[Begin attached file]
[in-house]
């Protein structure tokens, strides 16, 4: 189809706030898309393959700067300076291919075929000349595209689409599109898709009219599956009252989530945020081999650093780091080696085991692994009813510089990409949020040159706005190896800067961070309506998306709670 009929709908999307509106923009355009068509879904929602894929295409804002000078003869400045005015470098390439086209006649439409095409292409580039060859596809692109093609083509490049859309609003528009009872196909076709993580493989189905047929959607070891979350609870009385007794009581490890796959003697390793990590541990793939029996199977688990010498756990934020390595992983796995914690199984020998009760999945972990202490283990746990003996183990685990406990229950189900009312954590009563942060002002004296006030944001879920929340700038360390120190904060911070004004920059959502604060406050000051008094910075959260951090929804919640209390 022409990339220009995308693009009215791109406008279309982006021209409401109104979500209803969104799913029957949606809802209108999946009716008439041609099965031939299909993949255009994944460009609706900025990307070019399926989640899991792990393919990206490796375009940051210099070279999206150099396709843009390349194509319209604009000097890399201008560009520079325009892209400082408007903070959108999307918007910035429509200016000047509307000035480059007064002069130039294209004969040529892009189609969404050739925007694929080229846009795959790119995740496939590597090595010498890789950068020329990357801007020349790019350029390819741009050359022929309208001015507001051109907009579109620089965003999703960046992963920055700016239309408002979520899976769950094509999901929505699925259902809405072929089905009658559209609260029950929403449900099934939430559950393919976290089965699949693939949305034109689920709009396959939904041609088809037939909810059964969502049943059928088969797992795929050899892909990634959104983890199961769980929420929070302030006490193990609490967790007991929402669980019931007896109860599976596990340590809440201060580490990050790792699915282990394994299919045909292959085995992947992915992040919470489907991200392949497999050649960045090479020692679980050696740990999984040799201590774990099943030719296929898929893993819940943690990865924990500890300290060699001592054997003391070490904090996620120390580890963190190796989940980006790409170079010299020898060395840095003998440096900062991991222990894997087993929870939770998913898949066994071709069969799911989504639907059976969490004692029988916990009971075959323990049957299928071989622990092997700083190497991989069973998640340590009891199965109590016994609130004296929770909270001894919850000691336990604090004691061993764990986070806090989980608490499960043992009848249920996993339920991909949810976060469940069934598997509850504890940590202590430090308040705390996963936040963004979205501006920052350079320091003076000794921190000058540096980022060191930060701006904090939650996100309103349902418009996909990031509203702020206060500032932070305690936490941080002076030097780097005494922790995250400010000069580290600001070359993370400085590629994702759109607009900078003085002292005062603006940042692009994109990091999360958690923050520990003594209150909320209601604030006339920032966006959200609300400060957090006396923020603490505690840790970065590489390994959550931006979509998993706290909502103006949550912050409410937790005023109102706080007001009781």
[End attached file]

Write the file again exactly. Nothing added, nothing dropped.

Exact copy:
[in-house]
């Protein structure tokens, strides 16, 4: 189809706030898309393959700067300076291919075929000349595209689409599109898709009219599956009252989530945020081999650093780091080696085991692994009813510089990409949020040159706005190896800067961070309506998306709670 009929709908999307509106923009355009068509879904929602894929295409804002000078003869400045005015470098390439086209006649439409095409292409580039060859596809692109093609083509490049859309609003528009009872196909076709993580493989189905047929959607070891979350609870009385007794009581490890796959003697390793990590541990793939029996199977688990010498756990934020390595992983796995914690199984020998009760999945972990202490283990746990003996183990685990406990229950189900009312954590009563942060002002004296006030944001879920929340700038360390120190904060911070004004920059959502604060406050000051008094910075959260951090929804919640209390 022409990339220009995308693009009215791109406008279309982006021209409401109104979500209803969104799913029957949606809802209108999946009716008439041609099965031939299909993949255009994944460009609706900025990307070019399926989640899991792990393919990206490796375009940051210099070279999206150099396709843009390349194509319209604009000097890399201008560009520079325009892209400082408007903070959108999307918007910035429509200016000047509307000035480059007064002069130039294209004969040529892009189609969404050739925007694929080229846009795959790119995740496939590597090595010498890789950068020329990357801007020349790019350029390819741009050359022929309208001015507001051109907009579109620089965003999703960046992963920055700016239309408002979520899976769950094509999901929505699925259902809405072929089905009658559209609260029950929403449900099934939430559950393919976290089965699949693939949305034109689920709009396959939904041609088809037939909810059964969502049943059928088969797992795929050899892909990634959104983890199961769980929420929070302030006490193990609490967790007991929402669980019931007896109860599976596990340590809440201060580490990050790792699915282990394994299919045909292959085995992947992915992040919470489907991200392949497999050649960045090479020692679980050696740990999984040799201590774990099943030719296929898929893993819940943690990865924990500890300290060699001592054997003391070490904090996620120390580890963190190796989940980006790409170079010299020898060395840095003998440096900062991991222990894997087993929870939770998913898949066994071709069969799911989504639907059976969490004692029988916990009971075959323990049957299928071989622990092997700083190497991989069973998640340590009891199965109590016994609130004296929770909270001894919850000691336990604090004691061993764990986070806090989980608490499960043992009848249920996993339920991909949810976060469940069934598997509850504890940590202590430090308040705390996963936040963004979205501006920052350079320091003076000794921190000058540096980022060191930060701006904090939650996100309103349902418009996909990031509203702020206060500032932070305690936490941080002076030097780097005494922790995250400010000069580290600001070359993370400085590629994702759109607009900078003085002292005062603006940042692009994109990091999360958690923050520990003594209150909320209601604030006339920032966006959200609300400060957090006396923020603490505690840790970065590489390994959550931006979509998993706290909502103006949550912050409410937790005023109102706080007001009781």